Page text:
Lenin’s attitude toward human suffering had not changed since 1891 when a devastating famine hit the Volga region and his emotional detachment to the suffering around him had shocked his own family. Twenty years later he dismissed all efforts to assist the starving as “nothing but an expression of the saccharine-sweet sentimentality so characteristic of our intelligentsia.” Reluctantly, he agreed to Maxim Gorky’s request to organize a voluntary body for famine relief and then proceeded to put every obstacle in its way. Gorky persuaded Soviet citizens of good will to join the relief effort regardless of party connection. Then he solicited Herbert Hoover, the American Secretary of Commerce in the Harding administration, to set up and send the American Relief Administration to Russia. Hoover accepted provided that Americans assisting in the relief effort be released from jails and that the Bolshevik state would not interfere. Lenin accused the ARA of spying and trying to overthrow the Soviet regime. This was clearly a disingenuous allegation since he ordered the Cheka to infiltrate the ARA and spy upon its members. If that wasn’t enough, the Bolsheviks placed as many restrictions as they could on the ARA by limiting the amount of food to be distributed to private citizens and organizations and imposing cash levies for the use of Russian roads and warehouses. As one astute Russian biographer of Lenin has noted, “the Bolsheviks seemed incapable of understanding the humanitarian motives of foreigners. The Americans were "bourgeois and nothing could be expected of them.”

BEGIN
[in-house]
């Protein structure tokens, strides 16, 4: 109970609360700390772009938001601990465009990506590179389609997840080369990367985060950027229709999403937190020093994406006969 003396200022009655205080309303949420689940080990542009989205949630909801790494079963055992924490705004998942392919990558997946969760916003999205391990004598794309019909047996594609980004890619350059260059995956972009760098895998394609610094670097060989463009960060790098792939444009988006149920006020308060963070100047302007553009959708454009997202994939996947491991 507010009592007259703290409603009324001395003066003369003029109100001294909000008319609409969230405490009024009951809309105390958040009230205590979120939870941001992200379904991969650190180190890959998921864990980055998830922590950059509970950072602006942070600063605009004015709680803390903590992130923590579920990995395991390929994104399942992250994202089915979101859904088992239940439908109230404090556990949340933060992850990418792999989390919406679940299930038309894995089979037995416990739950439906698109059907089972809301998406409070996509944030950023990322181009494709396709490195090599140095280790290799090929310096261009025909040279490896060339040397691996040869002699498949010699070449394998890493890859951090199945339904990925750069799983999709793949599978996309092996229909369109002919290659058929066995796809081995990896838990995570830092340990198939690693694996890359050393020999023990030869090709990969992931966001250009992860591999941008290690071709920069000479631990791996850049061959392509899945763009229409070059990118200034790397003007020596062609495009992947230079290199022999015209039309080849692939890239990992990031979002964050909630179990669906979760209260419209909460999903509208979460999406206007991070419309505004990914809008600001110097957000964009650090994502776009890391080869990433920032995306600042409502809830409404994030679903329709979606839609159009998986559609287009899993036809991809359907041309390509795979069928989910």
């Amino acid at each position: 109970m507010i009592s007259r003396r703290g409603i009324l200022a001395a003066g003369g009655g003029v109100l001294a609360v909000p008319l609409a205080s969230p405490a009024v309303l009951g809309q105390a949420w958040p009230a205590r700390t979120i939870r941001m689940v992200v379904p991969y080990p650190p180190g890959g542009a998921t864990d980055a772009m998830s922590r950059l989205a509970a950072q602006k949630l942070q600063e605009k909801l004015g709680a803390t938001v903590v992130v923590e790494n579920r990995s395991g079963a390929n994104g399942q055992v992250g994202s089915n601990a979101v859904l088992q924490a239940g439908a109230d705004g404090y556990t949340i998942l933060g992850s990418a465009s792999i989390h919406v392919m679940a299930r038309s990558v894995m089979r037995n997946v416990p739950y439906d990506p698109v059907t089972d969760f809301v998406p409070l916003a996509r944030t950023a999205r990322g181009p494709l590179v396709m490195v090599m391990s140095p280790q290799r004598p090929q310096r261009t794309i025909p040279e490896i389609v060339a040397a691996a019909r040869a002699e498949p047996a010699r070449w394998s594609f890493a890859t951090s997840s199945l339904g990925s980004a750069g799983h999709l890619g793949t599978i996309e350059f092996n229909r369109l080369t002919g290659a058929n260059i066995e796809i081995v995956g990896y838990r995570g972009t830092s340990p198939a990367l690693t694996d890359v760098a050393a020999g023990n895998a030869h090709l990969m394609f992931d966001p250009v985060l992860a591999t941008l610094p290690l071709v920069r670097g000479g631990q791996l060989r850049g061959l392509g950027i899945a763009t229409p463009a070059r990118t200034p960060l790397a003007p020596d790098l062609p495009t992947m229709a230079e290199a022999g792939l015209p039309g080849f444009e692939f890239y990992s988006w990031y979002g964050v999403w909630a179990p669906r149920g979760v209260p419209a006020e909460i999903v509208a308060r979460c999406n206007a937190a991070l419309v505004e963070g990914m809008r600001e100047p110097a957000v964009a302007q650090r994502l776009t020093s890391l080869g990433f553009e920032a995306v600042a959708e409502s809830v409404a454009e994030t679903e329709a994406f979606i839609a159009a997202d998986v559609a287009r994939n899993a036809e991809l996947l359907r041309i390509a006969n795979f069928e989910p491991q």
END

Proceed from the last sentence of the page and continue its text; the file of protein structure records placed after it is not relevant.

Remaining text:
Moreover, at the instigation of one of the Bolshevik leaders, Lev Kamenev, most of the bourgeois members of the voluntary relief organization that accepted Gorky’s invitation were themselves arrested and condemned to die by the Cheka. Outraged and humiliated by this move because his good will and word had been egregiously compromised, Gorky also knew he could be perceived as an agent provocateur. Completely disillusioned by the extortion, the intimidation, the arrests, and Lenin’s attitude toward the Americans, who were saving lives, Gorky knew that emigration was his only option. For the sake of his health, Lenin advised him that he should leave the country. Fortunately, the presence of Americans inspired a wave of international condemnation that spared the volunteers’ lives and allowed them either to emigrate or remain in the country. Nonetheless, despite the harassment, the Relief Administration fed in 1922 alone ten million people a day and dispatched a huge supply of medicine, clothes, tools and seeds thereby contributing to Russia’s economic recovery.
|The Hoover Council (Herbert Hoover on far right) that provided most of the relief
The reluctant decision of the Party to adopt the NEP created undeniable economic gains and social benefits for both the economy and society. But those benefits were advantageous for some, a mixed blessing for others and for others, difficult lives became more desperate. Lenin had largely been motivated to win over the recalcitrant peasantry, while the latter perceived the NEP as an affirmation of their independence, an economic opportunity and a social threat to their culture. True, they made economic gains, along with the economy as a whole, and they were subjected to less state interference than at any point in their history, but the state did make forays into the countryside to take taxes, first in kind, and within a few years a monetary payment. In 1921-22, the Red Army was deployed for the purpose of forcing the peasants to increase the sown area. After taxes, they were free to consume the remainder, or to sell it to state agencies, cooperatives, or private traders for whatever price they could obtain. But this period also witnessed an assault on their culture. According to peasant complaints, Party officials robbed the youth of their morals and faith, which over the years was to pit one generation against the next.